nop , calu0=D2+cmac , calu1=D2−cmac , cmac=D3∗COEFS>>SHAMT,
D2[ rpL , rpR ] + 1 , D3[ rpL , rpR ] + 1 ;
nop , calu0=D2+cmac , calu1=D2−cmac , cmac=D3∗COEFS>>SHAMT,
D2[ rpL , rpR ] + 1 , D3[ rpL , rpR ] + 1 ;
10 // −− Radix −2 b u t t e r f l i e s ( s t e a d y −s t a t e )
nop , D0[ wpL , wpR]+1=[ caluL0 , caluR0 ] ,
D1[ wpL , wpR]+1=[ caluL1 , caluR1 ] , calu0=D2+cmac ,
calu1=D2−cmac , cmac=D3∗COEFS>>SHAMT, D2[ rpL , rpR ] + 1 ,
D3[ rpL , rpR ] + 1 ;
nop , D0[ wpL , wpR]+1=[ caluL0 , caluR0 ] ,
D1[ wpL , wpR]+1=[ caluL1 , caluR1 ] , calu0=D2+cmac ,
calu1=D2−cmac , cmac=D3∗COEFS>>SHAMT, D2[ rpL , rpR ] + 1 ,
D3[ rpL , rpR ] + 1 ;
. . . // −− Removed code t o s h o r t e n l i s t i n g
nop , D1[ wpL , wpR]+1=[ caluL0 , caluR0 ] ,
D0[ wpL , wpR]+1=[ caluL1 , caluR1 ] , calu0=D2+cmac ,
calu1=D2−cmac , cmac=D3∗COEFS>>SHAMT, D2[ rpL , rpR ] + 1 ,
D3[ rpL , rpR ] + 1 ;
15 nop , D1[ wpL , wpR]+1=[ caluL0 , caluR0 ] ,
D0[ wpL , wpR]+1=[ caluL1 , caluR1 ] , calu0=D2+cmac ,
calu1=D2−cmac , cmac=D3∗COEFS>>SHAMT, D2[ rpL , rpR ] + 1 ,
D3[ rpL , rpR]− o r 0 ;
// −− Empty p i p e l i n e s t a g e s ( e p i l o g u e )
nop , D1[ wpL , wpR]+1=[ caluL0 , caluR0 ] ,
D0[ wpL , wpR]+1=[ caluL1 , caluR1 ] , calu0=D2+cmac ,
calu1=D2−cmac , cmac=D3∗COEFS>>SHAMT, D2[ rpL , rpR ] + 1 ;
nop , D1[ wpL , wpR]+1=[ caluL0 , caluR0 ] ,
D0[ wpL , wpR]+1=[ caluL1 , caluR1 ] , calu0=D2+cmac ,
calu1=D2−cmac , D2[ rpL , rpR ] + 1 ;
nop , D1[ wpL , wpR]+1=[ caluL0 , caluR0 ] ,
D0[ wpL , wpR]+1=[ caluL1 , caluR1 ] , calu0=D2+cmac ,
calu1=D2−cmac , D2[ rpL , rpR]− o r 0 ;
20 nop , D1[ wpL , wpR]+1=[ caluL0 , caluR0 ] ,
D0[ wpL , wpR]+1=[ caluL1 , caluR1 ] , calu0=D2+cmac ,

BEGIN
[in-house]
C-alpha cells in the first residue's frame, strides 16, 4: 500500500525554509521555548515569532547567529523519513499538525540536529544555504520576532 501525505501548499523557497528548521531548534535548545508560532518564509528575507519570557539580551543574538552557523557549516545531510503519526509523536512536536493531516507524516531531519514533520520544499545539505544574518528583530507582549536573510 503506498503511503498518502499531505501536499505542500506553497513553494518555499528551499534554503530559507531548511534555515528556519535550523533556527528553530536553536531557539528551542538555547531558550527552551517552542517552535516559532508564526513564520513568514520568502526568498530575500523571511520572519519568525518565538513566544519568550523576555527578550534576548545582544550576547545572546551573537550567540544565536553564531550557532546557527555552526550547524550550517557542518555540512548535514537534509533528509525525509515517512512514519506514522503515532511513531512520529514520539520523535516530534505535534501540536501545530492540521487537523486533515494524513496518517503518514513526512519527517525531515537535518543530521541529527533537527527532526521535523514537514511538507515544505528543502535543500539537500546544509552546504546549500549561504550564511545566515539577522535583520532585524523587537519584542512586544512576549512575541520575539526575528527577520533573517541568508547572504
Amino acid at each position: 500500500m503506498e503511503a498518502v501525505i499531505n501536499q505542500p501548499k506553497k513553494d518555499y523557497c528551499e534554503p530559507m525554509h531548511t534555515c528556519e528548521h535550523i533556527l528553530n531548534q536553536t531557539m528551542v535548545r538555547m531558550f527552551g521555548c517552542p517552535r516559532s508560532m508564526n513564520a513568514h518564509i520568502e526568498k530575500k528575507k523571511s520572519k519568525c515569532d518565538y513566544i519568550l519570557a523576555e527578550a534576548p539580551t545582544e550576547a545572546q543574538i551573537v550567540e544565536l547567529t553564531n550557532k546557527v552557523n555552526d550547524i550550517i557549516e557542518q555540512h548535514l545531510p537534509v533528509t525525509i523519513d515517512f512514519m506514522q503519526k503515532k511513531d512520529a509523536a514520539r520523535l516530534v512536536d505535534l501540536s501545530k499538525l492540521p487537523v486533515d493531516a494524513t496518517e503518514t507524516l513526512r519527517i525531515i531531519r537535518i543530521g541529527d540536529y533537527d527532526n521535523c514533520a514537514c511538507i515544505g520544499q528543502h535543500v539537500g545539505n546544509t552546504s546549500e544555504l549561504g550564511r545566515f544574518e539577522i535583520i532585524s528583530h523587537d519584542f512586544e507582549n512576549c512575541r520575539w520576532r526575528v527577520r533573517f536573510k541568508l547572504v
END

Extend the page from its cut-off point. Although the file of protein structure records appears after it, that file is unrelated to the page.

calu1=D2−cmac ;
nop , D1[ wpL , wpR]+1=[ caluL0 , caluR0 ] ,
D0[ wpL , wpR]+1=[ caluL1 , caluR1 ] ;
nop , D1[ wpL , wpR]− o r 1 =[ caluL0 , caluR0 ] ,
D0[ wpL , wpR]− o r 0 =[ caluL1 , caluR1 ] ;
// −− T o t a l : 39 c l o c k c y c l e s f o r s t a g e 2
130 CHAPTER 5. MIMO-OFDM SDR RECEIVER

MIMO channel processing First, the coarse and fine phases are
added together to generate a single, fine frequency offset estimate (in
15 cycles). Fine FOC takes place next (Ndc + 10 cycles). Then, the
channel estimate is computed by the matrix-matrix multiplication
Ĥ = ZT−1 described in Section 3.5.4, and for which ASPE A requires
4 Nc + 10 cycles. The resulting channel estimates are transferred
to ASPE B, via the OBUF→IBUF link between the two processors.
Once on ASPE B, they are further elaborated to obtain the linear
MMSE estimator matrix G. Then, the processor switches to the data
processing state.

Data processing ASPE A performs fine FOC and computes an FFT


on the received samples, in Ndc + 10 and 250 cycles respectively. The
transformed data is then conveyed to ASPE B for proper detection.

5.3 ASPE B – MIMO Detection


This section describes the FUs, SUs, and the operation of ASPE B as
part of the SDR platform, in an analogous form as done for ASPE A.

5.3.1 Datapath configuration


ASPE B is dedicated to MIMO detection and configured with four FUs,
four SUs, an IBUF, an OBUF, and with the register-file as illustrated
in Figure 5.11. The FUs necessary to compute the matrix computation
related tasks of MIMO detection are: one CALU, two CMACs, and one
real-valued divider unit (DIV). The DIV unit is necessary to perform
matrix-inversion, as described in Section 3.5.4.
In order to reach the highest possible clock frequency, the FUs of
ASPE B have two different pipeline depths. The CALU and the two
CMAC units have three pipeline stages each, while the DIV unit has
been pipelined with seven stages. As a result, all units have the same
critical-path length.
5.3. ASPE B – MIMO DETECTION 131

Data Ack
Data Req
Data Out
Data Ack
Data Req
Data In
VLIW dictionary memories

Controlpath
Control Network

SU0 SU1 SU2 SU3 OBUF IBUF

Data Network
CWs

IDX
REG CMAC0 CMAC1 CALU DIV
mem.

SEQ Datapath
2-way SIMD unit Pipeline stage

Figure 5.11: Datapath configuration of ASPE B.

The CALU unit